DESCRIPTION : Here for sale is a quite rare oddity – It’s a 1934 anthology for children of Hebrew – Yiddish – Jewish – Russian pieces , Stories and poems which was published in Eretz Israel (Palestine) for the purpose of being a Hebrew teaching book for Eretz Israel children. The book includes among other pieces an illustrated shortened Hebrew version of “The LITTLE CALF”. Dos kelbl / Mendele Moykher Sforim ilustrirt fun Yoysef Tshaykov by Mendele Mocher Sfarim which was originaly published by the KULTUR LIGE in WARSAW 13 years earlier in 1921 and was illustrated by the Russian Jewish Avant Garde artist JOSEF CHAIKOV (Also Tchaikov , Tshaykov). A member of the “Group for Jewish National Aesthetics” in Moscow together with artists like El Lissitzky, Yissakhar Ber Ryback and others. This fascinatic artistic branch of the RUSSIAN – JEWISH AVANT GARDE included artists such as EL LISSITZKY , JOSEPH CHAIKOV , MARC CHAGALL , BORIS ARONSON , NATHAN ALTMAN YISSACHAR BER RYBACK , KULTUR LIGE artists and others. The book also includes many VIGNETTES and small ILLUSTRATIONS of other JEWISH artists , For example E. LILIEN of the Bezalel School of Art in Jerusalem. With small illustrations and vignettes. Very good inner condition. The original torn spine is quite abruptly glued to the book (Pls look at scan for accurate AS IS images). Will be sent inside a protective rigid packaging. AUTHENTICITY : This is an ORIGINAL vintage 1934 (Dated) copy , NOT a reproduction or a reprint or recent edition , It holds a life long GUARANTEE for its AUTHENTICITY and ORIGINALITY. Will be sent inside a protective packaging. Moisevich Chaikov (also spelled, among other spellings, Tshaykov, Tchaikov, and Tchaikovsky; 1888 1979) was a Russian Jewish sculptor, graphic designer and teacher, active both before the revolution and as a Soviet artist. Born in Kiev and initially trained as an engraver, Chaikov studied in Paris in the years 1910 through 1914. In 1912 he co-founded a group of young Jewish artists called Mahmad, and published a Hebrew-language magazine with that name; in 1913 he participated in the Salon d’Automne. He was co-founder, along with El Lissitzky, Boris Aronson and others, of the Jewish socialist Kultur Lige in Kiev, led sculpture classes there, supervised a children’s art studio and illustrated children’s books, and in post-revolutionary Kiev focused on billboards and agitational propaganda. In 1921 he published the Yiddish-language book Skulptur, advocating avant-garde sculpture as a contribution to a new Jewish art. This book was also the first book on sculpture to be published in Yiddish. [1][2]Chaikov moved to Moscow to teach at Vkhutemas from 1923 to 1930, alongside fellow sculptors Boris Korolev and Vera Mukhina. All three designed and taught cubist sculpture in the distinctively Russian Cubo-Futurism style, radically geometric and highly dynamic. From 1929 Chaikov was the head of the Society of Russian Sculptors. His work in Paris was an extensive frieze of nine-foot figures, the People of the USSR, carved on two steles flanking the entrance to the pavilion. Fragments of the Paris work were unearthed in rural France in the 2000s, after having been presented to the French labor union after the fair, relocated to a holiday château, broken up by pro-Nazi youth during the occupation, and buried for 50 years. [3]Chaikov continued to work in a variety of genres, techniques and scales. He was named an Honored Artist of the USSR in 1959, and his work is in the permanent collection of MOMA. He died in Moscow. Major worksPeople of the USSR friezes on steles flanking the entrance to the Soviet Pavilion at the 1937 Paris Exposition, for architect Boris Iofan (recently rediscovered) Bas reliefs for the Soviet Pavilion at the 1939 New York World’s Fair, for architect Iofan The golden Friendship of the Nations fountain at the All-Russia Exhibition Centre, Moscow, circa 1954 with fellow sculptors Z. Rileeva The Kultur Lige (Culture League) was a secular socialist Jewish organization associated with the Jewish Labour Bund, established in Kiev in 1918, whose aim was to promote Yiddish language literature, theater and culture. [1] The league organized various activities, including theater performances, poetry recitals, and concerts in Yiddish with the aim of disseminating Jewish art in Eastern Europe and Russia. Among some notable members of the organization were the scenic designer Boris Aronson (who later worked on Broadway), [2] the artist and architect El Lissitzky, [2] the writer David Bergelson, [3] the sculptor Joseph Chaikov, the writer Peretz Markish, [4] the poet David Hofstein, [5] and Isaac Ben Ryback. [2] Bergelson, Markish and Hofstein were later executed on Joseph Stalin’s orders during the so-called Night of the Murdered Poets, in 1952. Artists like Ryback and Lissitzky who were members of the group tried to develop a distinctively Jewish form of modernism in which abstract forms would be used as a means of expressing and disseminating popular culture. [2]The manifesto of the group, published in November 1919, stated:The goal of the Kulturlige is to assist in creating a new Yiddish secular culture in the Yiddish language, in Jewish national forms, with the living forces of the broad Jewish masses, in the spirit of the working man and in harmony with their ideals of the future. “[6]It also listed the “three pillars of the Kultur Lige as Yiddish education for the people, Yiddish literature, and Jewish art. [7]In 1919 members of the group, Victor Alter and Henryk Berlewi, organized a major exhibition of Polish-Jewish art in Biaystok under the name “First Exhibition of Jewish Painting and Sculpture”. The exhibition was targeted at the Yiddish speaking Jewish community, as well as the Polish workers of the city. During the same year, the organization helped to sponsor sixty three Yiddish schools, fifty four libraries and many other cultural and educational institutions. [8]In 1920 the Kiev branch of the organization was taken over by the Bolsheviks and the Jewish section of the Soviet Communist party, Yevsektsiya, and subjected to the bureaucracy of the Soviet state. [6] Its printing presses were taken away, it was denied paper for publishing and its central committee was forcefully disbanded. [6] As a result, the Warsaw branch became the main center for the organization. [1]Afterward, the remains of the Kultur Lige in the Soviet Union continued under the auspices of the Yevsektsiya as a publishing house, mostly focusing on Yiddish textbooks for children. In Poland, the League established offices in other cities such as Wilno and ód. In 1924, it began to issue the Literarishe Bleter magazine (based on the Polish Wiadomosci Literackie) (Literature News) which became the main forum for discussions by the Yiddish intelligentsia on subjects of art, literature and theater. The items here represent only a portion of Yale’s holdings in Yiddish literature. The Beinecke, in collaboration with the Yale University library Judaica Collection, continues to digitize and make Yiddish books available online. With the Russian Revolution of 1917, prohibitions on Yiddish printing imposed by the Czarist regime were lifted. Thus, the early post-revolutionary period saw a major flourishing of Yiddish books and journals. The new freedoms also enabled the development of a new and radically modern art by the Russian avant-garde. Artists such as Mark Chagall, Joseph Chaikov, Issachar Ber Ryback, El (Eliezer) Lisitzsky and others found in the freewheeling artistic climate of those years an opportunity Jews had never enjoyed before in Russia: an opportunity to express themselves as both Modernists and as Jews. Their art often focused on the small towns of Russia and Ukraine where most of them had originated. Their depiction of that milieu, however, was new and different. Jewish art in the early post-revolutionary years emerged with the creation of a secular, socialist culture and was especially cultivated by the Kultur-Lige, the Jewish social and cultural organizations of the 1920s and 1930s. One of the founders of the first Kultur-Lige in Kiev in 1918 was Joseph Chaikov, a painter and sculptor whose books are represented in the Beineckes collection. The Kultur-Lige supported education for children and adults in Jewish literature, the theater and the arts. The organization sponsored art exhibitions and art classes and also published books written by the Yiddish languages most accomplished authors and poets and illustrated by artists who in time became trail blazers in modernist circles. This brief flowering of Yiddish secular culture in Russia came to an end in the 1920s. As the power of the Soviet state grew under Stalin, official culture became hostile to the experimental art that the revolution had at first facilitated and even encouraged. Many artists left for Berlin, Paris and other intellectual centers. Those that remained, like El Lisitzky, ceased creating art with Jewish themes and focused their work on furthering the aims of Communism. Tragically, many of them perished in Stalins murderous purges. The ArtistsEliezer Lisitzky (18901941), better known as El Lisitzky, was a Russian Jewish artist, designer, photographer, teacher, typographer, and architect. He was one of the most important figures of the Russian avant-garde, helping develop Suprematism with his friend and mentor, Kazimir Malevich. He began his career illustrating Yiddish children’s books in an effort to promote Jewish culture. In 1921, he became the Russian cultural ambassador in Weimar Germany, working with and influencing important figures of the Bauhaus movement. He brought significant innovation and change to the fields of typography, exhibition design, photomontage, and book design, producing critically respected works and winning international acclaim. However, as he grew more involved with creating art work for the Soviet state, he ceased creating art with Jewish themes. Among the best known Yiddish books illustrated by the artist is Sikhes Hulin by the writer and poet Moshe Broderzon and Yingel Tsingle Khvat, a childrens book of poetry by Mani Leyb. Both works have been completely digitized and can be found here. Born in Kiev, Chaikov studied in Paris from 1910 to 1913. Returning to Russia in 1914, he became active in Jewish art circles and in 1918 was one of the founders of the Kultur-Lige in Kiev. Though primarily known as a sculptor, in his early career, he also illustrated Yiddish books, many of them childrens books. In 1921 his Yiddish book, Skulptur was published. In it, the artist formulated an avant-garde approach to sculpture and its place in a new Jewish art. It too is in the Beinecke collection. Another of the great artists from this remarkable period in Yiddish cultural history is Issachar Ber Ryback. Together with Lisistzky, he traveled as a young man in the Russian countryside studying Jewish folk life and art. Their findings made a deep impression on both men as artists and as Jews and folk art remained an abiding influence on their work. One of Rybacks better known works is Shtetl, Mayn Khoyever heym; a gedenknish (Shtetl, My destroyed home; A Remembrance), Berlin, 1922. In this book, also in the Beinecke collection, the artist depicts scenes of Jewish life in his shtetl (village) in Ukraine before it was destroyed in the pogroms which followed the end of World War I. Indeed, Shtetl is an elegy to that world. David Hofsteins book of poems, Troyer (Tears), illustrated by Mark Chagall also mourns the victims of the pogroms. It was published by the Kultur-Lige in Kiev in 1922. Chagalls art in this book is stark and minimalist in keeping with the grim subject of the poetry. Chagall was a leading force in the new emerging Yiddish secular art and many of the young modernist artists of the time came to study and paint with him in Vitebsk, his hometown. Lisistzky and Ryback were among them. Chagall, however, parted ways with them when their artistic styles and goals diverged. Chagall moved to Moscow in 1920 where he became involved with the newly created and innovative Moscow Yiddish Theater. Jews in the Russian Avant Garde: IntroductionWell, isnt this a pickle. There was an exhibition of art by Russian Jews at the Jewish Museum in New York in 1996. Aleksandra Shatskikh wrote an article for its catalogue in English. I can find no trace of it in the original, but as luck would have it, a translation into Russian exists. It was about the Jewish participation in the Russian Avant Garde. Despite the name, it was not just a Russian phenomenon. Lots of nationalities of the Russian (and Soviet) empire participated in it, among them Ukrainians, Belorussians, Armenians, Finns, Poles, even Italians and Germans and, of course, Jews. We have all heard of Marc Chagall, but he was not alone in lending a Jewish sensibility to this great movement in art. There were specific characteristics to their art that allow one to make the claim that there was indeed a Jewish Russian avant-garde. They participated fully in the development of the genre, but did so whilst seeking to discover their Jewish consciousness during a period of intense scrutiny of their identity and patriotism. There were close ties between these centres, although there were sufficient distinctions as well. The secular Jewish art was more firmly established in St Petersburg, under the instruction and aegis of Leon Bakst who taught at a private academy of E. Zvantseva, who taught, among others, Chagall, Alexander Romm, Sofia Dimshitz; and at the academies of M. It has to be said, though, that there was no nationalistic conversation permitted at these schools. The first stage of the Russian avant-garde (end of the 1900s through the 1910s) had in its ranks several Jewish artists whose Jewishness didnt appear dominantly in their works. For example, Iosif Shkolniks works represent a moderate version of innovative researches into the pictorial and formal problems that were sought to be addressed by all artists of the Left. Shkolnik maintained a certain presence among the bohemian circles of the northern capital as one of the prime movers of the avant-garde association Union of Youth. Nationalistic self-awareness played no role in his creative life, nor in the fortunes of Vladimir Baranov-Rossine, Adolf Milman, or others. At the dawn of the Russian avant-garde, Jewish artists were connected to the dominant trends in the arts; the process of assimilation into academic movements of the time such as Mir Iskusstvo (World of Art) prevailed even in the first stage of development of the genre. For the majority of Jewish artists, their training had to be conducted abroad, because moving out of the Pale of Settlement to Moscow or St Petersburg was difficult. Among the impressive set of Russian Parisians, as the emigre avant-gardists were called at the time, a large proportion comprised natives of the towns and shtetls of the Pale. Among the young artists and critics of the time, specific questions on the cultures of other nationalities werent of serious interest, unlike in the previous decades, when much of public opinion was guided by V. Stasov, a great enthusiast for the revival of Jewish culture in Russia. The new guard, all Russian citizens, considered themselves Russians first, which served to dissolve in the eyes of foreign observers any and all national distinctions. A series of articles by A. Lunacharsky from Paris to a newspaper in Kiev, titled Young Russia in Paris (early 1914), illustrates this sublimation of identities into Russianness: it included essays on the Jews Marc Chagall, David Shterenberg and Iosif Teper. While the work of the first two is well-known, making it easy to judge their individual approaches to the question of national identity, for the last it is more tricky: going by the remarks of a contemporary critic, the issue was a hot one for Teper. Lunacharsky himself (or Yakov Tugendhold who lived in Paris at the same time) makes no mention of any Jewish theme observable in the oeuvre of the artists before the Great War. The likes of Osip Tsadkin, Jacques Lipschitz, Hannah Orlova, Mane-Katz, Oscar Meschanikov and others all considered themselves Russian. Marc Chagall, Nathan Altman, Leon Zack, Adolf Milman, and other Russian Parisians occupied a prominent place in the national artistic life, and were closely connected with the activities of radical artists. Meanwhile, they participated in French and international exhibitions as Russian artists; only later did many of them become masters of the modern Jewish art. They continued to consider themselves Russian, and when they set up the 1928 Exhibition of Contemporary French Art in Moscow, they included their own pieces in the Russian section. Besides the names mentioned above, we encounter others such as Mikhail Kikoin, Zachary Rybak (Issachar Ryback), Pavel Kremny. The nucleus of Russian artistic life in Paris from the beginning of the 1910s was at the Beehive (La Ruche). Here Chagall worked, as did the likes of Nathan Altman, Iosif Chaikoff, Lazar Lissitsky, David Shterenberg, all of whom involved themselves in intensive discussion and quest for the roots of Jewish identity and art. For at the same time, all Slavic peoples living in Eastern Europe were consumed with their own rising nationalistic consciousness. The Ashkenazim were no different. Whereas European artists were not so tied to their nationalistic roots, in Russia, an appeal to an artists national cultural heritage was a significant feature. Leftwing Russian artists claimed that they were committed to the East and drew attention to their national arts. They protest, they said, against a slavish subordination to the West. Young Jewish artists could with conviction subscribe to the same words. The likes of Kandinsky and Larionov and Malevich sought inspiration in the ancient Russian iconography and primitive art of centuries past by authors unknown, and their own works were fuelled by this investigation. Likewise, the revival of the Russian Jewry in the 19th century led young Jewish artists to the delighted rediscovery and promotion of their own heritage, which then served to propel the next stage in the creative revolution of the Jewish avant-garde. The item “1934 Yiddish BOOK Judaica CHAIKOV Jewish AVANT GARDE ART Russian KULTUR LIGE” is in sale since Saturday, June 26, 2021. This item is in the category “Collectibles\Religion & Spirituality\Judaism\Books”. The seller is “judaica-bookstore” and is located in TEL AVIV. This item can be shipped worldwide.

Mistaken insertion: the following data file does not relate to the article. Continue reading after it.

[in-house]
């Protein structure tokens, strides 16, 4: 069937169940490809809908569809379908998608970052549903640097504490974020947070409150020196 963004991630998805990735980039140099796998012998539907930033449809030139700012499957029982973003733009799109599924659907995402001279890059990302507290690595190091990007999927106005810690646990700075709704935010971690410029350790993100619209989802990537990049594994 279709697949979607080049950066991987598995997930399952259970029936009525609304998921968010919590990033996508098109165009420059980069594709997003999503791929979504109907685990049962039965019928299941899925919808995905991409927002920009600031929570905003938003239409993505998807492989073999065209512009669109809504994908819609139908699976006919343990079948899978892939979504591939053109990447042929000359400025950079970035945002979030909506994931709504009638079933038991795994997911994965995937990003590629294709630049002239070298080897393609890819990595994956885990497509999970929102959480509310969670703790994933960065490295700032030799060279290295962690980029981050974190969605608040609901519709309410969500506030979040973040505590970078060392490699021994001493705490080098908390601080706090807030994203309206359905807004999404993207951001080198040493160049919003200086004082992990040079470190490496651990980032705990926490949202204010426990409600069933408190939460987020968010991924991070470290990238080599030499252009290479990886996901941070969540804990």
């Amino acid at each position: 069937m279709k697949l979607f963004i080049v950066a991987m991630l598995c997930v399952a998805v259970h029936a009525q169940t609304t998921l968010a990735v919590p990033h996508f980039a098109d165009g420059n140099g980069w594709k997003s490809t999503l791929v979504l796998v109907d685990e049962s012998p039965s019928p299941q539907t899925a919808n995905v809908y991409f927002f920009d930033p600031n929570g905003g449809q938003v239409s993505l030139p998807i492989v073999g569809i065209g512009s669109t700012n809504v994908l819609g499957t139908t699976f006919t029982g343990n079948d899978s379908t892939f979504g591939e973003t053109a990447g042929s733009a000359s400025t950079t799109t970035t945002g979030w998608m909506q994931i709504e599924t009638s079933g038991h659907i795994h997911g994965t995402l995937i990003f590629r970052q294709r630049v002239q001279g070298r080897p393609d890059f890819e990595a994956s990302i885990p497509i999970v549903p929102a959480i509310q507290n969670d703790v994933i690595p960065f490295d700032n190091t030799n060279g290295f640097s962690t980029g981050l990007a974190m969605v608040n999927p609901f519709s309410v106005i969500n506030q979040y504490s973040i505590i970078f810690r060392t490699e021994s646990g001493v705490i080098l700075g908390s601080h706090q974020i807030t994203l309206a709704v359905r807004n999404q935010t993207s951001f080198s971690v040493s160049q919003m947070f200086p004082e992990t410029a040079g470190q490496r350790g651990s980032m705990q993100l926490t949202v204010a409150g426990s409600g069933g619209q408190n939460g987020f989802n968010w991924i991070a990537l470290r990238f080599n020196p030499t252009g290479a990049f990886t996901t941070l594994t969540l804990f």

• Country of Manufacture: RUSSIA
  • Country/Region of Manufacture: Israel
  • Religion: Judaism

1934 Yiddish BOOK Judaica CHAIKOV Jewish AVANT GARDE ART Russian KULTUR LIGE